Three new regional e-crime hubs have been opened at locations around the UK, with the aim of providing police forces with localised support for dealing with cybercrime.

The new hubs, in Yorkshire and the Humber, the Northwest and the East Midlands, were launched at the Association of Chief Police Officers (ACPO) e-crime conference in Sheffield on Wednesday. Each centre will initially consist of three members of staff – a detective sergeant and two detective constables.

The centres will generate their own investigations, as well as working alongside the Metropolitan Police Centre e-crime Unit (PCeU), which was established in October 2008 to deal with national online security.

“Cybercrime is a threat locally and nationally, and every police force in the country has to deal with its impact on people and businesses in their area,” said James Brokenshire, Minister for Crime and Security. “As well as leading the fight in their regions, these units mark a significant step forward in developing a national response to cybercrime, which will be driven by the new National Crime Agency.”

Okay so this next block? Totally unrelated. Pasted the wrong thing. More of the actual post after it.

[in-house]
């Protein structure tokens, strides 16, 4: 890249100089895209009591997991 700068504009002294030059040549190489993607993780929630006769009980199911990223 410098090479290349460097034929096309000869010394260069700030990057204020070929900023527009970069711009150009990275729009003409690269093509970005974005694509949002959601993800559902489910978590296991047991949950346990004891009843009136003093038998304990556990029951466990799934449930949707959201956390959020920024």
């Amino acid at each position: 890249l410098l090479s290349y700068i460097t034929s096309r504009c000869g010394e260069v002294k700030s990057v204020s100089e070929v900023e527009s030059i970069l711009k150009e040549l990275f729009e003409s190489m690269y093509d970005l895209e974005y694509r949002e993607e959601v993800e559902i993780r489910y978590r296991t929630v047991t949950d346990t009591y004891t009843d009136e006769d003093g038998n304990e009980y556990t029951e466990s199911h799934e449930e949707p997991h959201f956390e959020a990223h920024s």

Cybercrime was identified as a ‘tier one’ threat in the government's National Security Risk Assessment, published in October 2010. This is the same category assigned to international terrorism, an international military crisis, and a major accident or natural hazard requiring a national response.

Prime Minister David Cameron said at the time that £650 million had been earmarked for the implementation of a new cyber security initiative. A further £30 million has since been granted over four years to improve national capability to investigate and combat cybercrime.

“The Government has acknowledged a need to collaborate and provide a structured response to the cyber security of the UK and these three additional policing units are going to play a critical role in our ability to combat the threat,” said ACPO's lead on e-crime, Deputy Assistant Commissioner Janet Williams. “It is anticipated the hubs will make a significant contribution to the national harm reduction target of £504 million.”

Within the first 18 months of activity, the PCeU has conducted seven operations, resulting in an overall harm prevention figure of £83 million, according to ACPO.

The move to increase the funding and reach of e-crime prevention efforts has been praised by security professionals.

“Until now, most of the police's expertise in computer-based crime has been concentrated in the Serious Organised Crime Agency and the Met,” said David Emm, a security researcher for Kaspersky, speaking to the BBC. “Clearly, the government is keen to widen the field of expertise, and this is part of that initiative.”

Meanwhile, McAfee CTO Raj Samani said that the additional police focus on cybercrime reflects the size of the problem.

“While it’s great to see this commitment from the police, we also have to get better at protecting our personal information if we want to slow cyber criminals’ success,” he said. “Technology can only take us so far: the rest is education and vigilance on the part of computer users.”